If the two items mentioned above do not come out in play, I might just abandon them and go with something else that works to create tension and excitement. Frex, if the artifact is destroyed, flat-out, without the results of the action being known, I would find everyone dying to be somewhat anti-protagonistic -- there's no choice for the players, and their heroes are responsible for all that destruction.

Instead, perhaps, everyone under the artifact's enchantment will pass out, except the emperor -- thus showcasing that he isn't under the sorcerer's spell at all, and is and has been fully in control of his terrible actions and decisions over the past few months.

The point is, none of the above would have come about if not for the interference of real-life upon campaign play. It both slowed things down, giving my creative juices time to ferment, and caused events to occur that would not otherwise have happened.

So, a question, how much would this bug Simulationists -- the kind that want to experience a reality as it would be, using the rules and the game as a sort of virtual reality?

I have a feeling that most would blanch at the horror of real-life affecting the events and thus exploration of the alternate reality, because it would taint the experience with outside variables. In such a case, how would such be handled in order to prevent real-life from tainting the experience of game play?

Also, for those of you keeping score from last time, the player I mentioned with the bad luck at rolling dice still has the problem of consistently low rolls. It has gotten well past the point where she dreads rolling the dice to achieve anything because she is certain she will fail thanks to a bad roll.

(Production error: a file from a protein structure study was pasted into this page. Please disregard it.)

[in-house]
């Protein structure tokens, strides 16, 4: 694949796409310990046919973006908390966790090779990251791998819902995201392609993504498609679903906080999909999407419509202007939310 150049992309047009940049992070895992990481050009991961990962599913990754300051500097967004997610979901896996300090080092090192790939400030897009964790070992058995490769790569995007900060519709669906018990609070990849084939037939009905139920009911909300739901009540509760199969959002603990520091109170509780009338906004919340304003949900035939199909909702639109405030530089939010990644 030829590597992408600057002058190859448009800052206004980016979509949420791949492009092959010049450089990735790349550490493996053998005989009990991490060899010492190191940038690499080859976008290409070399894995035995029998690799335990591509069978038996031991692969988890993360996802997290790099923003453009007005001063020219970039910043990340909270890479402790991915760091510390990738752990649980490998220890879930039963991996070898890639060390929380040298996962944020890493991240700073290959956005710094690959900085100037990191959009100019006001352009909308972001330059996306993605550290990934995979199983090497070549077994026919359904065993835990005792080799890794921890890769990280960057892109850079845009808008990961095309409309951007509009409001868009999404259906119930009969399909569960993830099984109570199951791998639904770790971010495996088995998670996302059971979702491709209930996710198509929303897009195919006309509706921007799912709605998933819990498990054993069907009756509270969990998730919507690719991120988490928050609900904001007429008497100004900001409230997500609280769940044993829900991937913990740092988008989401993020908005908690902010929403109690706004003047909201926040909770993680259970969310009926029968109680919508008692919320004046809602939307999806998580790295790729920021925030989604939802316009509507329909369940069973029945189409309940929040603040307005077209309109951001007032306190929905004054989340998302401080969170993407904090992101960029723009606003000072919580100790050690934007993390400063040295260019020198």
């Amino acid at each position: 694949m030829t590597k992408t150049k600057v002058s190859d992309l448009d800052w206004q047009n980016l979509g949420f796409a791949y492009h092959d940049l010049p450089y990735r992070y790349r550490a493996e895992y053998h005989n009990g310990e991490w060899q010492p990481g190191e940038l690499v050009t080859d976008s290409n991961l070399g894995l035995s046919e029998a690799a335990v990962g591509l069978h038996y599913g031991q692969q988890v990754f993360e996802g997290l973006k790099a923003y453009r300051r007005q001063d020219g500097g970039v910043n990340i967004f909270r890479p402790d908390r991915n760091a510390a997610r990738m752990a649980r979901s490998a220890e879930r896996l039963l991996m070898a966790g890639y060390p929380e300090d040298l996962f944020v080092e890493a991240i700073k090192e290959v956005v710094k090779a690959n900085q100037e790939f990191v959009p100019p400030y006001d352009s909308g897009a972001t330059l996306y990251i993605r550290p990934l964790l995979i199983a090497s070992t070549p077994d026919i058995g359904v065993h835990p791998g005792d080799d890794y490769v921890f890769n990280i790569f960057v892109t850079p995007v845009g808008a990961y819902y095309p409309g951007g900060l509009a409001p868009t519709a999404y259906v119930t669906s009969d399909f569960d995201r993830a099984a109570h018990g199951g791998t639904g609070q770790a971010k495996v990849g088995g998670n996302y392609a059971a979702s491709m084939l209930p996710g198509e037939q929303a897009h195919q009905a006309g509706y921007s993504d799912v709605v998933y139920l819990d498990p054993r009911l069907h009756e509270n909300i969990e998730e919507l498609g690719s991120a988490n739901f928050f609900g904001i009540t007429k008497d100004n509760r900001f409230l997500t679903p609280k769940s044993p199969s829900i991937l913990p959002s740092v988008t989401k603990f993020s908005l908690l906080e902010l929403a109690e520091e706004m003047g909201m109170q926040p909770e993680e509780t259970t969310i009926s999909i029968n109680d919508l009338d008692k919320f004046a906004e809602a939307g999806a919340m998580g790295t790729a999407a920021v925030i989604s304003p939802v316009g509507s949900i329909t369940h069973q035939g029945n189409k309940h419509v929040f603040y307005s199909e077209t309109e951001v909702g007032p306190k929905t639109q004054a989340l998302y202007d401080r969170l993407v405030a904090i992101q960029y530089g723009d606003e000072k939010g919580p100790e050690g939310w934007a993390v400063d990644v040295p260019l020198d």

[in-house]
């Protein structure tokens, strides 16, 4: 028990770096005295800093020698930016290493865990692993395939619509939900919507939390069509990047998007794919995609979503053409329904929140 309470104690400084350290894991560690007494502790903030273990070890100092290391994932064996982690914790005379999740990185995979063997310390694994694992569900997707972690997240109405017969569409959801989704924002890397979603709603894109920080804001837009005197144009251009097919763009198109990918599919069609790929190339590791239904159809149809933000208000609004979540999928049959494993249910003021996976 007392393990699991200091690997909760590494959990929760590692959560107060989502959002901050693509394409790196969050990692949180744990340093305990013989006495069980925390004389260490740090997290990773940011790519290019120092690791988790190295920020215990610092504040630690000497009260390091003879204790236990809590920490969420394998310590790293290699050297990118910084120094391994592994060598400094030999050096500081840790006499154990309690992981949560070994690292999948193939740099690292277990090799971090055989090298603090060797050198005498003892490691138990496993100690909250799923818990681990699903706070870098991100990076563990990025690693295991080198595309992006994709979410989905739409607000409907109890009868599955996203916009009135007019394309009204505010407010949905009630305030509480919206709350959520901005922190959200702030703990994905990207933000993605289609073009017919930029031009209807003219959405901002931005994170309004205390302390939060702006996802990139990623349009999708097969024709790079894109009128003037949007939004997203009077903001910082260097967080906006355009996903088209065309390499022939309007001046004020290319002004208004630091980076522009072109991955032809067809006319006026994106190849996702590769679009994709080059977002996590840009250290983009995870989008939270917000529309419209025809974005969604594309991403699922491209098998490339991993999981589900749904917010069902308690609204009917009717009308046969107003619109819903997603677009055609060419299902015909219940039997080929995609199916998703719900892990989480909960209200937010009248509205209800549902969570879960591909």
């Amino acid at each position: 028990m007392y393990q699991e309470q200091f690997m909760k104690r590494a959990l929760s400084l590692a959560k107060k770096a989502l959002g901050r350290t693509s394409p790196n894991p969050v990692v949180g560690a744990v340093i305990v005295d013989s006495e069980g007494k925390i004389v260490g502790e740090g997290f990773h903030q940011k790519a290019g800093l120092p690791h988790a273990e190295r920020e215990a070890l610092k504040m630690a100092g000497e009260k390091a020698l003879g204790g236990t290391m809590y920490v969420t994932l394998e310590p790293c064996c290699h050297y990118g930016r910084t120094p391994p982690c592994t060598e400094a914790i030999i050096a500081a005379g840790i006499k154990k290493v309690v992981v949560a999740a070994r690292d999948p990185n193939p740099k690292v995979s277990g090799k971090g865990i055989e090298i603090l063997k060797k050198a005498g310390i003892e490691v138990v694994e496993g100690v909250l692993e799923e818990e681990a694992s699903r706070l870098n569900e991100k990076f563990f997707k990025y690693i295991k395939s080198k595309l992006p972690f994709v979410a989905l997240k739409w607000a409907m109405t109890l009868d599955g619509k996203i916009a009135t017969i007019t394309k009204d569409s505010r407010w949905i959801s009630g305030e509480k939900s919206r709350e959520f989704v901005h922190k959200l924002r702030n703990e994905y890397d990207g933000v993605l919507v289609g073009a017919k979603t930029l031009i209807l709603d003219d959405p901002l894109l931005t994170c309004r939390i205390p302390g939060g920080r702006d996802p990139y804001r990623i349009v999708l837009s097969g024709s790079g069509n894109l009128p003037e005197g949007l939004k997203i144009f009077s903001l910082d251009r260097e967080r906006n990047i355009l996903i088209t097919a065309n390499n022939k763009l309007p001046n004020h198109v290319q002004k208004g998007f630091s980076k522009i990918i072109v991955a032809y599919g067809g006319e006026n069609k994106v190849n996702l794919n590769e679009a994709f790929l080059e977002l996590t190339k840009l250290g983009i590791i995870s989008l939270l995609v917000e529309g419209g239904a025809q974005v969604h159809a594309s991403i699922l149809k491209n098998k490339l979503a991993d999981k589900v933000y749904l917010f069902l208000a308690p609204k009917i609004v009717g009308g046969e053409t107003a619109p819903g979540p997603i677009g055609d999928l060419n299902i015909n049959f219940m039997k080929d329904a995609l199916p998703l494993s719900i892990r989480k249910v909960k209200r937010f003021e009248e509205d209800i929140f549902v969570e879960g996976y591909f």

I've taken to the No Myth style I discussed in the previous thread to resolving the situation: failure simply creates an interesting complication, rather than styming the player's efforts (but not necessarily the character's efforts).

The player is still frustrated, however, and I need to take her aside and talk with her about what she wants to do about it, how I'm trying to handle the situation for her (to give her the most excitement and interest from even bad rolls).

Also, I've noticed something I need to work on: scene-framing. Putting characters into the action, rather than leading them through the scene to get them to the action.

I'm going for movie-standards here -- that is, you don't usually see the characters in a movie getting from Point A to Point B, the scene changes and there they are, and the trip is implicitly assumed, or the scene changes and they're confronting some obstacle to getting from Point A to Point B.

That's all for now!
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Rev. Ravenscrye Grey Daegmorgan
Wild Hunt Studio
Mike Holmes
Acts of Evil Playtesters
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Posts: 10459


« Reply #1 on: July 14, 2003, 11:56:07 AM »

Quote
I have a feeling that most would blanch at the horror of real-life affecting the events and thus exploration of the alternate reality, because it would taint the experience with outside variables. In such a case, how would such be handled in order to prevent real-life from tainting the experience of game play?

Eh, I'm not so sure that it would be like that. In fact, I think that most Simulationists allow macro level things to affect their games out of neccessity. For example, if a player moves and has to drop out, what are you going to do? Keep the character on as an NPC with the same amount of attention as before? Or have him removed somehow. The latter is more likely, I think. A metagame inmtrusion to be sure, but then one can't be entirely rid of metagame. What's really important to the Sim player is that the Metagame injected isn't done so "perniciously". That is, given an option, the player choses to do "the right thing".

Given no RL option, you do what you have to do. And it's no biggie. To use the Video Game analogy, you have to go to the bathroom eventually.

Mike